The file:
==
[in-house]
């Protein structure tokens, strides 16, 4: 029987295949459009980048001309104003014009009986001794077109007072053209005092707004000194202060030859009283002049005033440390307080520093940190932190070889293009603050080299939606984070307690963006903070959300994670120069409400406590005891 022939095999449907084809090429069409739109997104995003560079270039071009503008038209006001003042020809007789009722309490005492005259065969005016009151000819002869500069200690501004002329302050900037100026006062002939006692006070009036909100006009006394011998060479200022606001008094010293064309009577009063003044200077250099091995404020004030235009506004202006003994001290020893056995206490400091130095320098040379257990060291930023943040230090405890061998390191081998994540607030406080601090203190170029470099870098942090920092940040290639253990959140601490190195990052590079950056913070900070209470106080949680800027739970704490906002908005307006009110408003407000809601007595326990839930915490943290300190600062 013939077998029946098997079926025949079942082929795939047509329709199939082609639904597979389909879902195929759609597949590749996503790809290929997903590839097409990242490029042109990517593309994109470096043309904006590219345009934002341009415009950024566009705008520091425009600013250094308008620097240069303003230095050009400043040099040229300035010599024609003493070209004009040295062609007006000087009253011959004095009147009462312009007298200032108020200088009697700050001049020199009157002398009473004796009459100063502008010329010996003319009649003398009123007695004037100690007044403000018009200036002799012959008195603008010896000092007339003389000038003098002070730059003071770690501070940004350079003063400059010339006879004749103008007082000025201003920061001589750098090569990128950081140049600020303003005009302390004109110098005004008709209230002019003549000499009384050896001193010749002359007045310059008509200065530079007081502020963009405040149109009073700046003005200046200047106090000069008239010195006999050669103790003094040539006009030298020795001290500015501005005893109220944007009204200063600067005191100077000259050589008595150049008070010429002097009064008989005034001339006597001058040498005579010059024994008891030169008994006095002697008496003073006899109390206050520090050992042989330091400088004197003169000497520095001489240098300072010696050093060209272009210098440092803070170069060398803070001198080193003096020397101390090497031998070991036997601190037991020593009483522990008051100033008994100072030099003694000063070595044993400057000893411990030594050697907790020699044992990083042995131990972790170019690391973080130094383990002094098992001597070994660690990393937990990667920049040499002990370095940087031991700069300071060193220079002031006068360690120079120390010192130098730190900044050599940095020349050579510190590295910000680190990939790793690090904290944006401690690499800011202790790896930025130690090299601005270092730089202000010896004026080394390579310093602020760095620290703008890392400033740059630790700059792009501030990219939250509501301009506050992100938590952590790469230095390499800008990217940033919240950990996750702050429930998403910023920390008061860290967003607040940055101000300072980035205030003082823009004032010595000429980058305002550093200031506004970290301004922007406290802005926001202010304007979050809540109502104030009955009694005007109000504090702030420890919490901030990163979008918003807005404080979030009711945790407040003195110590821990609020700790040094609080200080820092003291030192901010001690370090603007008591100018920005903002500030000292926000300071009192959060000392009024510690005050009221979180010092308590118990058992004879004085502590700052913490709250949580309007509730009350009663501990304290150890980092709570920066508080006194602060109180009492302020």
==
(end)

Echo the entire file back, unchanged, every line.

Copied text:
[in-house]
């Protein structure tokens, strides 16, 4: 029987295949459009980048001309104003014009009986001794077109007072053209005092707004000194202060030859009283002049005033440390307080520093940190932190070889293009603050080299939606984070307690963006903070959300994670120069409400406590005891 022939095999449907084809090429069409739109997104995003560079270039071009503008038209006001003042020809007789009722309490005492005259065969005016009151000819002869500069200690501004002329302050900037100026006062002939006692006070009036909100006009006394011998060479200022606001008094010293064309009577009063003044200077250099091995404020004030235009506004202006003994001290020893056995206490400091130095320098040379257990060291930023943040230090405890061998390191081998994540607030406080601090203190170029470099870098942090920092940040290639253990959140601490190195990052590079950056913070900070209470106080949680800027739970704490906002908005307006009110408003407000809601007595326990839930915490943290300190600062 013939077998029946098997079926025949079942082929795939047509329709199939082609639904597979389909879902195929759609597949590749996503790809290929997903590839097409990242490029042109990517593309994109470096043309904006590219345009934002341009415009950024566009705008520091425009600013250094308008620097240069303003230095050009400043040099040229300035010599024609003493070209004009040295062609007006000087009253011959004095009147009462312009007298200032108020200088009697700050001049020199009157002398009473004796009459100063502008010329010996003319009649003398009123007695004037100690007044403000018009200036002799012959008195603008010896000092007339003389000038003098002070730059003071770690501070940004350079003063400059010339006879004749103008007082000025201003920061001589750098090569990128950081140049600020303003005009302390004109110098005004008709209230002019003549000499009384050896001193010749002359007045310059008509200065530079007081502020963009405040149109009073700046003005200046200047106090000069008239010195006999050669103790003094040539006009030298020795001290500015501005005893109220944007009204200063600067005191100077000259050589008595150049008070010429002097009064008989005034001339006597001058040498005579010059024994008891030169008994006095002697008496003073006899109390206050520090050992042989330091400088004197003169000497520095001489240098300072010696050093060209272009210098440092803070170069060398803070001198080193003096020397101390090497031998070991036997601190037991020593009483522990008051100033008994100072030099003694000063070595044993400057000893411990030594050697907790020699044992990083042995131990972790170019690391973080130094383990002094098992001597070994660690990393937990990667920049040499002990370095940087031991700069300071060193220079002031006068360690120079120390010192130098730190900044050599940095020349050579510190590295910000680190990939790793690090904290944006401690690499800011202790790896930025130690090299601005270092730089202000010896004026080394390579310093602020760095620290703008890392400033740059630790700059792009501030990219939250509501301009506050992100938590952590790469230095390499800008990217940033919240950990996750702050429930998403910023920390008061860290967003607040940055101000300072980035205030003082823009004032010595000429980058305002550093200031506004970290301004922007406290802005926001202010304007979050809540109502104030009955009694005007109000504090702030420890919490901030990163979008918003807005404080979030009711945790407040003195110590821990609020700790040094609080200080820092003291030192901010001690370090603007008591100018920005903002500030000292926000300071009192959060000392009024510690005050009221979180010092308590118990058992004879004085502590700052913490709250949580309007509730009350009663501990304290150890980092709570920066508080006194602060109180009492302020």